The first horse that entered my consciousness though I was too young to have appreciated his greatness was the magnificent Irish racehorse, Arkle, a champion and legend. Another very famous Irish steeplechaser was Shegar, though he was stolen in his prime from his stable and never recovered--presumed shot when the thieves (many theories abound as to who they were) could not get the owners (a consortium) to pay the two million pound ransom they were demanding.
The next legend was the diminutive Stroller (14.2 hands), a show-jumper ridden by Marion Coakes who was famous when I was a boy. God, I loved watching the spellbinding beauty as the pair of them soared with ease over the jumps at various competitions including the great win at Hickstead. (He died in 1986 of a heart attack at the age of 36.)
Captivating me after that was Red Rum. I was still a teenager and he won the Grand National three times and all of Britain and Ireland loved him. I wagered for the first time in my life on him and won a tenner. (He died at age 30 in 1995 and is buried near the starter post at Aintree.)
And then came Pennsylvania's Barbaro. How we rooted for him to win the triple crown and how we watched in agony as he sustained a terrible injury during the initial stages of the race and had to be withdrawn.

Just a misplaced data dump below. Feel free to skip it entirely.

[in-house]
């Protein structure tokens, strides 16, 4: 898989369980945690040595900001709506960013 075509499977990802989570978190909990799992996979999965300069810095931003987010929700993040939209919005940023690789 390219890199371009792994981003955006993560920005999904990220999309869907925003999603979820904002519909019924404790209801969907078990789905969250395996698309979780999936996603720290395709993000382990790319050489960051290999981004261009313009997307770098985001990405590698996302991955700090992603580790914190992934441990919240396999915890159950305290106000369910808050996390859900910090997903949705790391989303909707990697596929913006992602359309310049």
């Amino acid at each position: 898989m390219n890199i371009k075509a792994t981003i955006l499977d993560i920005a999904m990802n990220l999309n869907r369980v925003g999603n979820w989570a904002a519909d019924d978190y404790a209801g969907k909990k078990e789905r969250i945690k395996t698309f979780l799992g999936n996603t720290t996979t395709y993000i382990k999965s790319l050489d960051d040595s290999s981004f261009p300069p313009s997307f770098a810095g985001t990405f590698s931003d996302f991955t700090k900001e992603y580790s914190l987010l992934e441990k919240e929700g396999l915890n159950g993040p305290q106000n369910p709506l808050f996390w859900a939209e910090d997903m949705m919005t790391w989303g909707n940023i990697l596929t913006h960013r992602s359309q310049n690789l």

I was filled with respect for his owners, Roy and Gretchen Jackson, who did not bow to the call of greed by having him destroyed as so many owners do in order to cash in their multi-million dollar insurance policy. They knew their horse. They knew his indomitable spirit and will to live. They loved him.
And he improved, thanks to the care of his wonderful vet Dr. Richardson and the team at Penn's veterinary medicine department, and we all believed he was going to win his fight and retire to the meadow, retire just as Smarty Jones did the previous year, retire as is the right of all good racehorses.
It was not to be. Another infection came and he tried to overcome the odds. But it was not to be. On this day of first snow in the commonwealth, Pennsylvanians learned at ten o' clock in the morning from a sad yet resigned co-owner and from an emotional vet that it was 'enough' and they'd put their beloved horse and spirited hero, Barbaro, to sleep. He'd fought but in the end could not overcome this new infection arising from that complex fracture he'd sustained on that fateful day at The Preakness. He'd had good days during this extended eight months of life, but he'd also had much pain and enough was enough.
Farewell trusty Barbaro